Trucker converting to Sailor
Your acknowledgment of advice from my limited experience is true praise from Ceasar.
You''ll be sorry you asked by the time you slog through this (and Driver, here''s to you), butů
I learned to sail on a wooden 14'' Enterpirse dinghy in the protected Alamitios Bay in Long Beach, CA. Made it out the channel on the ebb tide to read the stern of the Queen Mary (homeport, Liverpool, btw) a couple of days when there was wind, but no swell. This Enterprise has no positive bouancy, and a slotted transom for the tiller to pass through, and if pooped or tipped, cannot be climbed into, bailed, and sailed again. I guess I was lucky.
I graduated quickly to the venerable and ubiquitous Catalina 22 (with blown out sails and no reef points, and no vang or functioning traveler), and pushed that boat as well: a two-week cruise along the California coast, which included my first real anchoring, provisioning, chart reading and piloting, taking bearings with a handheld compass: everything a cruiser does, only in miniature. I even sewed my jib back together when it ripped out trying to get around Pt. Dume during a Small Craft Advisory (I didn''t know this b/c my inadequately secured battery had torn loose from the excessive heeling (refer to above lack of sail controls), leaving me with no VHF). My mini-cruise included an open-water leg from Anacapa Island in the Channel Island chain to Catalina, an eleven-hour, 55-mile, out-of-landsight crossing, made only with chart, dividers, ruler and compass (satelites were being calibrated that day, so no GPS backup: lucky me).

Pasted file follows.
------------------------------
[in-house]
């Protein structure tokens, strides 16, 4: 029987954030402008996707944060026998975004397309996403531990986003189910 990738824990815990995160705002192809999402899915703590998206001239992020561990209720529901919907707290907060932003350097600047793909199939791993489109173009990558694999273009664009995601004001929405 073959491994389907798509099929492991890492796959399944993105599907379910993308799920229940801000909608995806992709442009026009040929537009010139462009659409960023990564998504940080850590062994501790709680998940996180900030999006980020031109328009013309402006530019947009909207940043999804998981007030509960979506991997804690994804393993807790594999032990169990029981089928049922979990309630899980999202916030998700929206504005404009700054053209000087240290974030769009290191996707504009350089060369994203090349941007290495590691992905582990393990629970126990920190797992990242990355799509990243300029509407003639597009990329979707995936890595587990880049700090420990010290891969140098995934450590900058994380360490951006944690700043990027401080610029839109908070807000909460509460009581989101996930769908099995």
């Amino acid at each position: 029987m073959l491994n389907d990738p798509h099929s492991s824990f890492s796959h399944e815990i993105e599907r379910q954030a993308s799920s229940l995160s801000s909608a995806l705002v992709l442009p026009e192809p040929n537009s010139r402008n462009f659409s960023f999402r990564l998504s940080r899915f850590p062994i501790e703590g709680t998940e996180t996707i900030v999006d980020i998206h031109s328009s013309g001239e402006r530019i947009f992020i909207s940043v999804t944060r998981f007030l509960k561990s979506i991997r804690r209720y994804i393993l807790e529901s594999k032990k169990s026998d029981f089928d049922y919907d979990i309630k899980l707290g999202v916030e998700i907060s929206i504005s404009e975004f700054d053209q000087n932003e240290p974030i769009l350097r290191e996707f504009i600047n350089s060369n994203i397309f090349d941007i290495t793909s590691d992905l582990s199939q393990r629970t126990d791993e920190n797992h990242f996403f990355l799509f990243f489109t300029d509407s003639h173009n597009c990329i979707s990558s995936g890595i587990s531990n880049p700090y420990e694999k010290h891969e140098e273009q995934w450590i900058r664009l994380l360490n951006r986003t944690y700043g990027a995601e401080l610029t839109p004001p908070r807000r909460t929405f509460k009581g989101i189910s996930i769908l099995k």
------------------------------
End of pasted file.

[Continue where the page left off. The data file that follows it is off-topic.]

The most important thing I learned was that I loved every minute, even clipping my harness in to climb onto the foredeck to douse the jib and secure it to the pulpit while being deluged with green water as my 200 lbs. of body ballast put the bow down into the troughs to shudder into each new 10'' sea (almost 50% of boatlength, for you snickerers!). I ran for shelter under main. The next day I rigged a downhaul for the repaired headsail.
Although I know my advventures up to now have been on a small scale, they are real, and my sense of accomplishment is undiminished. I prepared by reading voraciously, collectIing proper and improvised equipment (that SoSpenders harness and a lifeline made from my locking D rockclimbing carabiner kept me on deck more than once) and weighing advice from my sailing friends. Then I got out on the water to put that wisdom to use. Joshua Slocum, Eric Hiscock and Robin Graham pointed the way. I just followed.
I''ve since sold the boat (someone showed interest, and it was thrashed), so I"m "on the beach" for a while. But I almost have enough saved for a real small cruiser in the 30'' range. (An inboard engine? Standing headroom? Tankage? Wow). Right now I''m reading everything I can on boat design, from hull shapes and rigging (hat-tip to J. Halpern) to interior layout and systems. I''m just now leaving a romantic vision of full keels, protected rudders and gaff and cutter rigs behind. Nine months ago, a Cornish Crabber 30 was my dream boat (I blame Hiscock for that idea), followed by a [blush] Island Packet. By the time I"m ready to buy, Westsails will no longer look good, and I''ll be ready to consider a more modern design, full of the necessary compromises. In my local market, that is likely to be a Catalina 30, a Beneteau, or a well-preserved Pearson or some other "modern classic." Maybe I''ll still have a tiller to hold onto...
I plan on a first summer of daysails and long weekending, becoming familiar with the boat and planning changes over the winter. I figure a well-found 30-footer, with proper modifications/upgrades made over a couple of years, will be enough boat to take me north as far as Vancouver, and south into the Sea of Cortez.
Of course I''ve dreamed of the Cocoanut Milk Run, but that will be a different boat and a different point in my sailing career.
So I''m only a budding coastal cruiser, but the salt water has gotten into my veins, and I know my best cruising adventures still lie to windward. I''ll be sailing until, as Hiscock said, "I''m too old and fat" to do it anymore.